But that is only a minor consolation, because Half Girlfriend’s wheels come off soon. A crucial plot point – Riya moving to Patna to track Madhav down – makes a sum total of zero sense, because Madhav doesn’t live in Patna, but Simrao, which is more than 800 kms away. That’s a bit like moving to Mumbai hoping to find someone in Aurangabad. But that’s not it. Half Girlfriend, like any bad film of the ’90s, banks on a bunch of coincidences. Whenever Suri and Tushar Hiranandani (the screenplay writer) run into a roadblock, they pull out a magic trick out of their bag: a chance encounter, an accidental sighting, a long-held hunch. Watching Half Girlfriend, at times, does feel like watching a magic trick – minus the fun, drama and intrigue.
Moreover, Arjun and Shraddha share zero chemistry; the scenes between them are so generic and bland that the film’s crux – Madhav’s love for Riya, a love so great that it propels him to move from India to the US – feels unconvincing. Besides, like rains, there’s a lot of running in the film. Madhav runs in different parts of the world in different circumstances. He runs after a bus. He runs to reach a bar. He collides with a car, gets up and runs again. He runs in Delhi. He runs in Patna. He runs in New York. What is this strange world, you wonder for a moment, where they have no taxis, autorickshaws, Ola or Uber? Then you remember that this is a Bhagat-Suri world and you instantly feel bad.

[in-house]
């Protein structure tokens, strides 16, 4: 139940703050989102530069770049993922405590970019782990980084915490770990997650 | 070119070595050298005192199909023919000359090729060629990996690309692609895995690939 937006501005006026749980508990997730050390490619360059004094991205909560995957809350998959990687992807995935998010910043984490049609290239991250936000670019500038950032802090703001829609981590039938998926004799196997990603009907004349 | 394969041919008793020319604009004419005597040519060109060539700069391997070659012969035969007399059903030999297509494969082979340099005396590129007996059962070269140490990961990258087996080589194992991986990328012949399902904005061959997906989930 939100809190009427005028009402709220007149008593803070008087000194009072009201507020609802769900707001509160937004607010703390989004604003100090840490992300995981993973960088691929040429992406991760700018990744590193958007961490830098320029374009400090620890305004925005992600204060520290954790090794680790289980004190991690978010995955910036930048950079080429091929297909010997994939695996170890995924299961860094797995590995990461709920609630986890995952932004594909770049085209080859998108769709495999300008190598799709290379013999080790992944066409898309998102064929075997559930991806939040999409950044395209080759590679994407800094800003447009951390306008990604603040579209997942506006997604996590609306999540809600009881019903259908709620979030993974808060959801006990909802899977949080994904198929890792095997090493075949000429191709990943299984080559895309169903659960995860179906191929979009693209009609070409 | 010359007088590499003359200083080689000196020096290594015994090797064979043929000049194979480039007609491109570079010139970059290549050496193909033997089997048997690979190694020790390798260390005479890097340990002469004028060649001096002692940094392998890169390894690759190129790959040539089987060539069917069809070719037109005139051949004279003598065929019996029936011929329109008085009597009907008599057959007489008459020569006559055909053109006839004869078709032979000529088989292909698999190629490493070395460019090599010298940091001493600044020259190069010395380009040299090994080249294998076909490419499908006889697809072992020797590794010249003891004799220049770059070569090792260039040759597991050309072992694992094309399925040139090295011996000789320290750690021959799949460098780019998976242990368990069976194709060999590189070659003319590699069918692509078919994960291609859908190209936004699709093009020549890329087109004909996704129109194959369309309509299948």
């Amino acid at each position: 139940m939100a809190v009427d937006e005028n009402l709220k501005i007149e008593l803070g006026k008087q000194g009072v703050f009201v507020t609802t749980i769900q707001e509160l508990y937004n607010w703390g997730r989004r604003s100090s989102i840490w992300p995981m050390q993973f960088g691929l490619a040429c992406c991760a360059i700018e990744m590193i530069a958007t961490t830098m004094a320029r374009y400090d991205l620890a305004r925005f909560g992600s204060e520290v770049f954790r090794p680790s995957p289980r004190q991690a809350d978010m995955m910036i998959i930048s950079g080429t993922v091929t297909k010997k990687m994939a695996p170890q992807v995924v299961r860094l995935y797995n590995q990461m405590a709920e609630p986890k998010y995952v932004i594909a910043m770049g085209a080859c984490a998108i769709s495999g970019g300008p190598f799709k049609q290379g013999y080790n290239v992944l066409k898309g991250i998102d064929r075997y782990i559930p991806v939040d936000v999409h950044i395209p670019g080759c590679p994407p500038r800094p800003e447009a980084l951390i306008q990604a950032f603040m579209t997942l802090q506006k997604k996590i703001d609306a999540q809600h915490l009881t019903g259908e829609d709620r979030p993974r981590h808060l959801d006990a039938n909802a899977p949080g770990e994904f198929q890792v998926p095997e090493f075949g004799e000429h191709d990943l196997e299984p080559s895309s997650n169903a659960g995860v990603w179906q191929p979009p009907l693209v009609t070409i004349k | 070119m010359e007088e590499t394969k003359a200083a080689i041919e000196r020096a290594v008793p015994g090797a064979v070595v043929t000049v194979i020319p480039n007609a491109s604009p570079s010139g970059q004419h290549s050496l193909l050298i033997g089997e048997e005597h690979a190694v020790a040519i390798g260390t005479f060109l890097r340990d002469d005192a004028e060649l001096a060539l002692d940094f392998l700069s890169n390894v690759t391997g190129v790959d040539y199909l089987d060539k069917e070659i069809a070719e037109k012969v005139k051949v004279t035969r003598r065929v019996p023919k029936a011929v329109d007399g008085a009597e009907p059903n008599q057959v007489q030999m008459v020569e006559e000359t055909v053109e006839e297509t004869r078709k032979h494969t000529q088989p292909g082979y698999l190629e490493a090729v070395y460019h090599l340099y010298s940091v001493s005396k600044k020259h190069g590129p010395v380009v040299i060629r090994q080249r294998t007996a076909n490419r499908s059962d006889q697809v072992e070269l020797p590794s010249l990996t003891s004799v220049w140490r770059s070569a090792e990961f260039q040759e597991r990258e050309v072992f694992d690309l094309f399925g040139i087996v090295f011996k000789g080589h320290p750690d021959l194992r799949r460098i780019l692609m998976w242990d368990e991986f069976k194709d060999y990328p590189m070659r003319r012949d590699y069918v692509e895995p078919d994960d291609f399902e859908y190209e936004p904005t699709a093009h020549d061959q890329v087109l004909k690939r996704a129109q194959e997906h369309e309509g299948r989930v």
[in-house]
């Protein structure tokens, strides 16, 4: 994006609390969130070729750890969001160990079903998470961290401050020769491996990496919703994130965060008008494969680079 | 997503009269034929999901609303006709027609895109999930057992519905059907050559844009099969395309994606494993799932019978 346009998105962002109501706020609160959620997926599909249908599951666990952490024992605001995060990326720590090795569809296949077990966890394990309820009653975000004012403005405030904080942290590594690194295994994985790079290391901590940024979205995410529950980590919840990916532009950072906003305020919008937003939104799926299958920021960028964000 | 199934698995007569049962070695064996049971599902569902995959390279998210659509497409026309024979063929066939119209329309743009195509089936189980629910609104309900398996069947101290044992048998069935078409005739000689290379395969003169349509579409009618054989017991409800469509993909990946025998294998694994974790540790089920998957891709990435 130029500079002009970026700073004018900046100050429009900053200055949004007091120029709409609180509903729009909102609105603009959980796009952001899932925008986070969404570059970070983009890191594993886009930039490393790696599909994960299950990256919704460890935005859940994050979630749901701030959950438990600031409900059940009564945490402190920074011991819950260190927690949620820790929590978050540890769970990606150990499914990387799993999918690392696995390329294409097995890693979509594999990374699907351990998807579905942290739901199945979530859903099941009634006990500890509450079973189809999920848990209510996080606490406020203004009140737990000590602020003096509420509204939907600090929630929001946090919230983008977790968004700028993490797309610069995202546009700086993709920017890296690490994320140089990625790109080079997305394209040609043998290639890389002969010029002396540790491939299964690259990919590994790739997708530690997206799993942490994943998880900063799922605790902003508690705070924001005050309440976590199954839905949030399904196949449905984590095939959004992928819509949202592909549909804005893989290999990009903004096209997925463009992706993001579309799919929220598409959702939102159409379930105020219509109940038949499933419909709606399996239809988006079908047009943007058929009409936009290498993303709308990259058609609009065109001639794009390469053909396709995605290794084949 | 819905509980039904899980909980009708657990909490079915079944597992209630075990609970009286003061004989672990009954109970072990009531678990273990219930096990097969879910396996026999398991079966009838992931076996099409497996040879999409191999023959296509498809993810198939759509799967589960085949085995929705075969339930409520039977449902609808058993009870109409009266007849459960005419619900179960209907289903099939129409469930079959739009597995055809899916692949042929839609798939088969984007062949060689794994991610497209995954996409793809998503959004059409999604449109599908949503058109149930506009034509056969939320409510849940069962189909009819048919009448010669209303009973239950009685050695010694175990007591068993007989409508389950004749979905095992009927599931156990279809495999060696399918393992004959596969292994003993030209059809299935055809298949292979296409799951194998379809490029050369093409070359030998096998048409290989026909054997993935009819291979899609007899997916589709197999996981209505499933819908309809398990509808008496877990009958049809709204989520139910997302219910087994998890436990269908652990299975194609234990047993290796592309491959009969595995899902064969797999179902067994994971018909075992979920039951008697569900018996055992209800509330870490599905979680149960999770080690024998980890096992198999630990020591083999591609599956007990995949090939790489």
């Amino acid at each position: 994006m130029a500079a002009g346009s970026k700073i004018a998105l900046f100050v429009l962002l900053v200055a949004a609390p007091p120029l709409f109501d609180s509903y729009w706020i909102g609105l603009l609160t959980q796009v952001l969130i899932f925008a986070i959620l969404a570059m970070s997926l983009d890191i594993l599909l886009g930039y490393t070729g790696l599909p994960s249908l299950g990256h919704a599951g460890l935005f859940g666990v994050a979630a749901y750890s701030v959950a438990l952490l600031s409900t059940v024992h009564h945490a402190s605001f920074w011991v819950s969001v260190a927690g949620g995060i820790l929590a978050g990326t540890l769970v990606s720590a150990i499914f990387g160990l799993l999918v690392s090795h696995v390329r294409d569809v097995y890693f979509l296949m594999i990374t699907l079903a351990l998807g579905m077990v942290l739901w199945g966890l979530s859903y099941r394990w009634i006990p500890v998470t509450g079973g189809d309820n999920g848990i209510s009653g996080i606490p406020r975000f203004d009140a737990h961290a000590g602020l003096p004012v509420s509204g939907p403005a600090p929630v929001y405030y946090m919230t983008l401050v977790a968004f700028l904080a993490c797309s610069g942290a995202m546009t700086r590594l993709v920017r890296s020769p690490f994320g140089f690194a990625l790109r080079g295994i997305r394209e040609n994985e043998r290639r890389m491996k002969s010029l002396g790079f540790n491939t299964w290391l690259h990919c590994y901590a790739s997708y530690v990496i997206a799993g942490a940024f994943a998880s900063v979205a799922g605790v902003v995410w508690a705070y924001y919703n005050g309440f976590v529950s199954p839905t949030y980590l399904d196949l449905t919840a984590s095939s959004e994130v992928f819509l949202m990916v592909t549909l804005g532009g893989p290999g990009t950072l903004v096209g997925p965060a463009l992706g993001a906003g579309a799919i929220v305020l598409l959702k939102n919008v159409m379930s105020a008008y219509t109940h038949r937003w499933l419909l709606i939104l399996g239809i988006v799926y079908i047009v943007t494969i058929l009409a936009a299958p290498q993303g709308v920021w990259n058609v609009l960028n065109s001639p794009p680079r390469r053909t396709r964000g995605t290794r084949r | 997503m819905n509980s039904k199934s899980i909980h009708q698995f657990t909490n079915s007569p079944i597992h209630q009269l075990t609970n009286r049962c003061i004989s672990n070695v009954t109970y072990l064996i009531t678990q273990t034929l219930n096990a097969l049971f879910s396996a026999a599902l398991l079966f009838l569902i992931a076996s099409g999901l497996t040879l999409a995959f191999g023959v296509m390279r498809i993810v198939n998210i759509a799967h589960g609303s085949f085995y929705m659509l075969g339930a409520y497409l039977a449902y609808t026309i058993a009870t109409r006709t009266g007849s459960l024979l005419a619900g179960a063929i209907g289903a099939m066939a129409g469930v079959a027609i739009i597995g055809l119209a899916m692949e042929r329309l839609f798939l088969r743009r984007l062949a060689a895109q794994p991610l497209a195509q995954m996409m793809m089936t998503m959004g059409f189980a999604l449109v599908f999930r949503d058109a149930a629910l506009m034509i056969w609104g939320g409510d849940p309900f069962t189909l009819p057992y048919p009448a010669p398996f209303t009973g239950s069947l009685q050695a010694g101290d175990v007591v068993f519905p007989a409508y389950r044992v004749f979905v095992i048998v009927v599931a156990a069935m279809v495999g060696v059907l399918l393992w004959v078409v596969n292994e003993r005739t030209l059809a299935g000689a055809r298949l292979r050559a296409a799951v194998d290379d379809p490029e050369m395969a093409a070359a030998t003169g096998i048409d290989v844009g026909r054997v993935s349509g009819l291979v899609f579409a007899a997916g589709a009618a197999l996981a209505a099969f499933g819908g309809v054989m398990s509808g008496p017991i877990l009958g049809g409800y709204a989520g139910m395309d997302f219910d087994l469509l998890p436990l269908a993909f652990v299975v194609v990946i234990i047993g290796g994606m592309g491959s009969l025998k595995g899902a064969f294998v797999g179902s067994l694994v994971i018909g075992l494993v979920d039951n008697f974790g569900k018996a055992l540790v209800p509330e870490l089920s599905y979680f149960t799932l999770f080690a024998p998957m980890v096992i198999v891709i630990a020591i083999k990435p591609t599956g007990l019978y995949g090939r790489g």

Then, given that this is a Suri film, there are songs, and there’s an Arijit Singh song. The Singh song – ‘Main Phir Bhi Tumko Chaahunga’ – is a character in itself, resurfacing, again and again, in scene after scene. Then, given that this is a Suri film, the hero hits the bottle. And in one particular scene, my favourite, all Suri-isms come to life: a hero drinking and running, in the rain, while a song plays in the background. Half Girlfriend also subverts Exposition 101. In a vital scene, Madhav explains Riya’s motives, in great detail (which was obvious anyway), to a bouncer in a New York bar. And then there are product placements. Madhav and Riya watch a film (PVR Pictures). Madhav books a flight (MakeMyTrip.com). Riya gets a job in Patna (Close-Up toothpaste).
But Half Girlfriend’s most ingenious product placement benefits not a corporate but the current government. Madhav gets a grant from the Bill and Melinda Gates Foundation (in a scene featuring a bizarre computer-generated Bill Gates) to make toilets in his village’s school, so that girls are encouraged to study. Later, in the film’s final segment, Madhav, while interning with the United Nations, gives a speech in New York, explaining the project’s importance, saying his views are echoed by the country’s prime minister who believes in “Beti Bachao, Beti Padhao”. It’s a masterstroke: A plug for Narendra Modi’s government, battling accusations of imposing Hindi hegemony, in a film whose hero only speaks Hindi. It’s a perfect fit: inadequacy of policy implementation meets inadequacy of filmmaking.